Saturday, February 11, 2012

The Hunter-Armstrong Tragedy

John M. Armstrong
The night of January 23, 1878, a man was found on the ground with a serious head wound not far from the home of Ford W. Davis in Camden, New Jersey. Near the wounded man, a hammer and a hatchet were found, each marked with the initials F. W. D. The man was identified as  Philadelphia music publisher John M. Armstrong, and when it was learned that he owed Ford W. Davis a sizeable amount of money, Davis was arrested. But Armstrong also owed $12,000 to Benjamin F. Hunter, who had insured Armstrong’s life for more than double that amount.

Date:  January 23, 1878

Location:   Camden, New Jersey

Victim:  John M. Armstrong

Cause of Death:  Blows from a hammer and an axe

Accused:   Benjamin F. Hunter

Benjamin F. Hunter
John Armstrong was seriously wounded but still alive when he was found on the ground in Camden, New Jersey, He was taken to his home in Philadelphia, across the Delaware River, to be treated for head wounds. Benjamin Hunter was among the first to be contacted by the Armstrong family after John was brought home. In the guise of helping, Hunter suspiciously removed the bandages on Armstrong’s head, reopening the wound. But when Armstrong died, it was Ford Davis who was charged with his murder.

Some days later, a young man named Thomas Graham was drowning his sorrows in a Philadelphia saloon. Laden with guilt, Graham made statements about the Armstrong murder that were incriminating enough to have him arrested. In jail, Graham made a full confession. He was an employee at Benjamin Hunter’s hardware concern, and his boss had offered him $500 to kill John Armstrong. Graham was in need of money and readily agreed.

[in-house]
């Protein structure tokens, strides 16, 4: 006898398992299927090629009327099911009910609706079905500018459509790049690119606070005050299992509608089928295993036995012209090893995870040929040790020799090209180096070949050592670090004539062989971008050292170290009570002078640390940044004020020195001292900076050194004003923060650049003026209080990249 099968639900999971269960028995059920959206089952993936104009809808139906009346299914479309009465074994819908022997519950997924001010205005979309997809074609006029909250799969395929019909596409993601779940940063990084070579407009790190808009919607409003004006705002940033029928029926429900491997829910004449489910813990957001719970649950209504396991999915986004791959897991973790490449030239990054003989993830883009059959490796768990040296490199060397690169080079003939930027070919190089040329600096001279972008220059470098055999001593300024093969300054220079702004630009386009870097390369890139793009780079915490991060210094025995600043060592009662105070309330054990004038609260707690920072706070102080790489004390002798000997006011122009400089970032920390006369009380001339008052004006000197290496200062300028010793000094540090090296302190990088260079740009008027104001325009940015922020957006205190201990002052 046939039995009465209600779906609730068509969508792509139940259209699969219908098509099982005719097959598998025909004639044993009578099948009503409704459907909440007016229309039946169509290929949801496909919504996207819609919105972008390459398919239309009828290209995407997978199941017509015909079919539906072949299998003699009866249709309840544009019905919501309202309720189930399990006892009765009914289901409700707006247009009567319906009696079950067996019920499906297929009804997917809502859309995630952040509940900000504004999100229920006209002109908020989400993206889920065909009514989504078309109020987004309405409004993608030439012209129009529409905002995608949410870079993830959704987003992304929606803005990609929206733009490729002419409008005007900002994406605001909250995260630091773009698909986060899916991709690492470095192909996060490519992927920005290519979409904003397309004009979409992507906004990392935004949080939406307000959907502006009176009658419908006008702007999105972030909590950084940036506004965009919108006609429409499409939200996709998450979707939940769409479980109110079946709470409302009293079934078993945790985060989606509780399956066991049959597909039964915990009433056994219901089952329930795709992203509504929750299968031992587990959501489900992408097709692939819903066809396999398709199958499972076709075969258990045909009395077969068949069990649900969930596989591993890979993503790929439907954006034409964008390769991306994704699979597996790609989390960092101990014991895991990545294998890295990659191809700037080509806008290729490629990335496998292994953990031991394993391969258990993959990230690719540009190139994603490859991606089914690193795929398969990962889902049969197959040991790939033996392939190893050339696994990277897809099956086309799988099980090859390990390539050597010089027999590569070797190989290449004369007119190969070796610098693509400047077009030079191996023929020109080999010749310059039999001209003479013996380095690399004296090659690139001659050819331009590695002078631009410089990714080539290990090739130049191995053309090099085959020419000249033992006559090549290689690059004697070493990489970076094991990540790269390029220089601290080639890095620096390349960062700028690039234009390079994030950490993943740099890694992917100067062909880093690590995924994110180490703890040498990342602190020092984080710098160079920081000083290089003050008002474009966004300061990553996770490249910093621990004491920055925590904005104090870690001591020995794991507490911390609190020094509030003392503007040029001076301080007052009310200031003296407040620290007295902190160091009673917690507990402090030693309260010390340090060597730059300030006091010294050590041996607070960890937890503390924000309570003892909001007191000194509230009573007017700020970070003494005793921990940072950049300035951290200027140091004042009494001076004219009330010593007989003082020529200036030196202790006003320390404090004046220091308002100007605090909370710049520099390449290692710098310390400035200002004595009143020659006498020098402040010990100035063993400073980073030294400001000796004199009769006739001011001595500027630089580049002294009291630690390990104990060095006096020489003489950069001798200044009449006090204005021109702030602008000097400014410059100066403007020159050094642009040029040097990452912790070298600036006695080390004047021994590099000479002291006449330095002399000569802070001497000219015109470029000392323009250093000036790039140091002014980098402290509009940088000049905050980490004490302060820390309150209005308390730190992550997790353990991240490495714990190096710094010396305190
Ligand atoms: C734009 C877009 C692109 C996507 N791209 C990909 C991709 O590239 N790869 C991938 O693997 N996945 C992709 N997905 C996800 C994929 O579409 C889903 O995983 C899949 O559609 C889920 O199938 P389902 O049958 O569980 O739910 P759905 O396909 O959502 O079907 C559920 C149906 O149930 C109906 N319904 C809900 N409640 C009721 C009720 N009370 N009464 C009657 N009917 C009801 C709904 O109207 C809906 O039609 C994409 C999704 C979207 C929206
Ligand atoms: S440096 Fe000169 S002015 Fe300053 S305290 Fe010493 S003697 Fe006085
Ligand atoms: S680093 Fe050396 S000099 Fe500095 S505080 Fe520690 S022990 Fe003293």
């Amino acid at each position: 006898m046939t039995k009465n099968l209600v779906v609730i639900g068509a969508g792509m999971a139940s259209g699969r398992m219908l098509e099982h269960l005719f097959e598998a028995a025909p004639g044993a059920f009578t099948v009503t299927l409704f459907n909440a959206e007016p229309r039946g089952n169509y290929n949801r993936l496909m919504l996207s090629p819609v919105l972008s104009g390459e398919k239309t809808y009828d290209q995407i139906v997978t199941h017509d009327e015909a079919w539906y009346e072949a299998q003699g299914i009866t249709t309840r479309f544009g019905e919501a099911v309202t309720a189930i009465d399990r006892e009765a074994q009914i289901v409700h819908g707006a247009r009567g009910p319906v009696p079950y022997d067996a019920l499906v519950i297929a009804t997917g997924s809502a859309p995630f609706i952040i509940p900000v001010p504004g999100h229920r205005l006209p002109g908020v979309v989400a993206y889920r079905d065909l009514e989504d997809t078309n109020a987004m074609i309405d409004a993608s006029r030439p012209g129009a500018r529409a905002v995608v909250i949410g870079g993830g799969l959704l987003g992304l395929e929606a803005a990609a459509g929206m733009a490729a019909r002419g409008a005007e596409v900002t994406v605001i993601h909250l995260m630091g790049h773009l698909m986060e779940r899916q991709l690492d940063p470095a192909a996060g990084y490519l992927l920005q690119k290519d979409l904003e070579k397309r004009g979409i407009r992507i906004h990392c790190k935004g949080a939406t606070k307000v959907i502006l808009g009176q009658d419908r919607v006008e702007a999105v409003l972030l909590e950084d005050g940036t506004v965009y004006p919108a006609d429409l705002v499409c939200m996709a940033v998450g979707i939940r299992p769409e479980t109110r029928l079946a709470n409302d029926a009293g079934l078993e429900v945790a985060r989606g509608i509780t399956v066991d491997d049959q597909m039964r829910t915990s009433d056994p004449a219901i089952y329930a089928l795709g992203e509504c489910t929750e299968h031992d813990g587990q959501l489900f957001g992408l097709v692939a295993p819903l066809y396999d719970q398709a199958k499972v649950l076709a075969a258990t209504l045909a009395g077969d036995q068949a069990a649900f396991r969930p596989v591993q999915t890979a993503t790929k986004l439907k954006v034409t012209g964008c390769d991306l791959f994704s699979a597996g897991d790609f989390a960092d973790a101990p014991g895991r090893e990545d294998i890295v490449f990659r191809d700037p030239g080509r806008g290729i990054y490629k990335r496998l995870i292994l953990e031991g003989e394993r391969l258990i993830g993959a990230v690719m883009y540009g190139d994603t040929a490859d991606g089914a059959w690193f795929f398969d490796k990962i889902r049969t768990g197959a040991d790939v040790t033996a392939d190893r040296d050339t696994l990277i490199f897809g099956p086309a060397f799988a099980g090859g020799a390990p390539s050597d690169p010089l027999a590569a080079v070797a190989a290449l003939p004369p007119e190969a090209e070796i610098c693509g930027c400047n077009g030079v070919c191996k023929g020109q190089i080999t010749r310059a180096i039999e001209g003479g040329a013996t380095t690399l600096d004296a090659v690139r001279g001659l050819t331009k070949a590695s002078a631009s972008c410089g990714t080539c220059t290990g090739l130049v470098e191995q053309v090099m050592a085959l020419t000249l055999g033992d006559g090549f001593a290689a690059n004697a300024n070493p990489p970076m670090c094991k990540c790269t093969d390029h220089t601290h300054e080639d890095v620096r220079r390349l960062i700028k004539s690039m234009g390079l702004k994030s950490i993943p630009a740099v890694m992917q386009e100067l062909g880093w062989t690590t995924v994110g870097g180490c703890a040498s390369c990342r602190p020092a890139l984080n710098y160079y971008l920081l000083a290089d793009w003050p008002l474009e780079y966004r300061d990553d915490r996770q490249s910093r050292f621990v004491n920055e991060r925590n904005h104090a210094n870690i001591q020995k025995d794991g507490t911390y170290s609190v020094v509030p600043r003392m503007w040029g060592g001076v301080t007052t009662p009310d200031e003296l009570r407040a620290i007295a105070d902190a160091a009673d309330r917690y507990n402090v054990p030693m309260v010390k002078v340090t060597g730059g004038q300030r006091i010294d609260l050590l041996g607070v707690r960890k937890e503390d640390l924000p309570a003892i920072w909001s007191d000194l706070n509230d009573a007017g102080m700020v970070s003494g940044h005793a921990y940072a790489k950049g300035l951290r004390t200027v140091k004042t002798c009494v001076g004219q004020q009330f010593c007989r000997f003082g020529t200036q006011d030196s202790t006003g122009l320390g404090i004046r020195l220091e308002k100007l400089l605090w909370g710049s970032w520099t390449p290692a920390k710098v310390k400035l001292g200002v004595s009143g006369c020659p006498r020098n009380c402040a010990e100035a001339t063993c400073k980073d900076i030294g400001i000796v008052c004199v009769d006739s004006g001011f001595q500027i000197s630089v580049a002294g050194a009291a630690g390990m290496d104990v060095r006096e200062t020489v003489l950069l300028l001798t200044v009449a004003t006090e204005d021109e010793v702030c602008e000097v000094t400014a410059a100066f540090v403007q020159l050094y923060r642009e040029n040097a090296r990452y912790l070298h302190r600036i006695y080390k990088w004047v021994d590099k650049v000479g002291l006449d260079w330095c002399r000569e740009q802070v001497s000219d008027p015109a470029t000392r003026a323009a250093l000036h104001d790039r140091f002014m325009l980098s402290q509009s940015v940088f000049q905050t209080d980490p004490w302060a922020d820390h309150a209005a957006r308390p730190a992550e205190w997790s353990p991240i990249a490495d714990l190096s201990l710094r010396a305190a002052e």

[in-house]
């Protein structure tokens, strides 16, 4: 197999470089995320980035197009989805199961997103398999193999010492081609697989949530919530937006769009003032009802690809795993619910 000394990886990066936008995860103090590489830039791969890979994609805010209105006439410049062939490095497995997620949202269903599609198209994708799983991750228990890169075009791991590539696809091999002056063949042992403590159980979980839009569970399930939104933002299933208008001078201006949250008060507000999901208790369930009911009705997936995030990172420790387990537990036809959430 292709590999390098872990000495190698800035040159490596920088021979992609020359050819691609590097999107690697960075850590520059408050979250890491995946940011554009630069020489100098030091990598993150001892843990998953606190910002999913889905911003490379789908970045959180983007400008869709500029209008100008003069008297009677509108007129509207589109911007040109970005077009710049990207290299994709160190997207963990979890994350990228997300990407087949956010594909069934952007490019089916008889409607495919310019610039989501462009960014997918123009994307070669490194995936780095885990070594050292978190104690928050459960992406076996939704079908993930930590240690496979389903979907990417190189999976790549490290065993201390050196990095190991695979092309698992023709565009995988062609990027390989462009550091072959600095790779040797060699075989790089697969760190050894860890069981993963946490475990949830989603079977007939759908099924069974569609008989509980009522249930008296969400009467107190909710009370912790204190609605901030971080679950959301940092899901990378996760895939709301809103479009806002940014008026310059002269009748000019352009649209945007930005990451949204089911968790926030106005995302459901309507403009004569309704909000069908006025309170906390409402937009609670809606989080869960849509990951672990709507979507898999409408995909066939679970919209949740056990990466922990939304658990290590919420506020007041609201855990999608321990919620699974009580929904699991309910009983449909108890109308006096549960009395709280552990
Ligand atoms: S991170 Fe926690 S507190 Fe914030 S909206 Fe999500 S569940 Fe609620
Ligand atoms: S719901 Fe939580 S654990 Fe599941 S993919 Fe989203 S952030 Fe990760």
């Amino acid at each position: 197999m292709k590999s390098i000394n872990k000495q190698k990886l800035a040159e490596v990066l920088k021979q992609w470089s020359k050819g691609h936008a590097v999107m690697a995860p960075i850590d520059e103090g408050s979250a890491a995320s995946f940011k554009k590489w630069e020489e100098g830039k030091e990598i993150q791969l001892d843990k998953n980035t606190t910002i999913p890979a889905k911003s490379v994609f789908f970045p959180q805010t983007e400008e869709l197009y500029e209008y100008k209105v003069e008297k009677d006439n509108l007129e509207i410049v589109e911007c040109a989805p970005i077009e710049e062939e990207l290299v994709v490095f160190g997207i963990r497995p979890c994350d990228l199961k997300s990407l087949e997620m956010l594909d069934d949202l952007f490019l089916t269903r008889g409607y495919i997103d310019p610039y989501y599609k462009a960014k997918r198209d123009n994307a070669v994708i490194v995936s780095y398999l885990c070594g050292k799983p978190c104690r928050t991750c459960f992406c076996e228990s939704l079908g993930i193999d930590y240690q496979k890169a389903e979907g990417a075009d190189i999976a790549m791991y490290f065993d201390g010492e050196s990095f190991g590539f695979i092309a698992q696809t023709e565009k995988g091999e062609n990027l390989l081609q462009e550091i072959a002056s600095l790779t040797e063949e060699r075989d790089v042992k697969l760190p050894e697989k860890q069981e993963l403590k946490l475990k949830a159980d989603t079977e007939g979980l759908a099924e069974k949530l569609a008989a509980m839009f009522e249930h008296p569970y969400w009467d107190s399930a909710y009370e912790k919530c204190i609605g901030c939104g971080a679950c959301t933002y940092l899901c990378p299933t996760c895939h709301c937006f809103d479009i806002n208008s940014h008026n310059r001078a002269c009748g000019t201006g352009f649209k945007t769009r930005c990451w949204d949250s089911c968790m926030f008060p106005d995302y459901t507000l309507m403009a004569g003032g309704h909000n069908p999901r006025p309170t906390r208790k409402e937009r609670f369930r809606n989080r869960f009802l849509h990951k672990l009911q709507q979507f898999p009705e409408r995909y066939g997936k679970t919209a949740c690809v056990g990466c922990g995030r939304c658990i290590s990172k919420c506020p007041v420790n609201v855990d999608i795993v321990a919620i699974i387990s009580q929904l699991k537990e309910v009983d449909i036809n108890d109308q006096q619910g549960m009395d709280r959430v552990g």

Thomas Graham
They made a plan and set a date for the murder, and then Hunter made arrangements to be in Virginia that day. But Hunter returned to Philadelphia to find Armstrong still alive—Graham’s nerve had failed him. Undaunted, Hunter came up with a more detailed plan to murder Armstrong.  He gave Graham a hammer, which bore the initials F. W. D., then had Graham mail a postcard to Armstrong, purporting to be from Ford Davis, asking Armstrong to meet him in Camden, New Jersey. Graham was to kill Armstrong with the hammer and then leave it behind to frame Davis. Graham lost his nerve again, but this time, he lied and said Armstrong never showed up.

Hunter still wanted Armstrong dead and decided not to leave anything to chance. He met Armstrong face to face and persuaded him to accompany him on the ferry from Philadelphia to Camden. Graham, armed with the hammer and a hatchet that Hunter had given him, also initialed F.W.D., followed after them, riding in a different section of the boat. In Camden, they took a streetcar, and Graham followed on foot. They got off the car on Vine Street, and then Hunter left Armstrong and gave Graham the signal.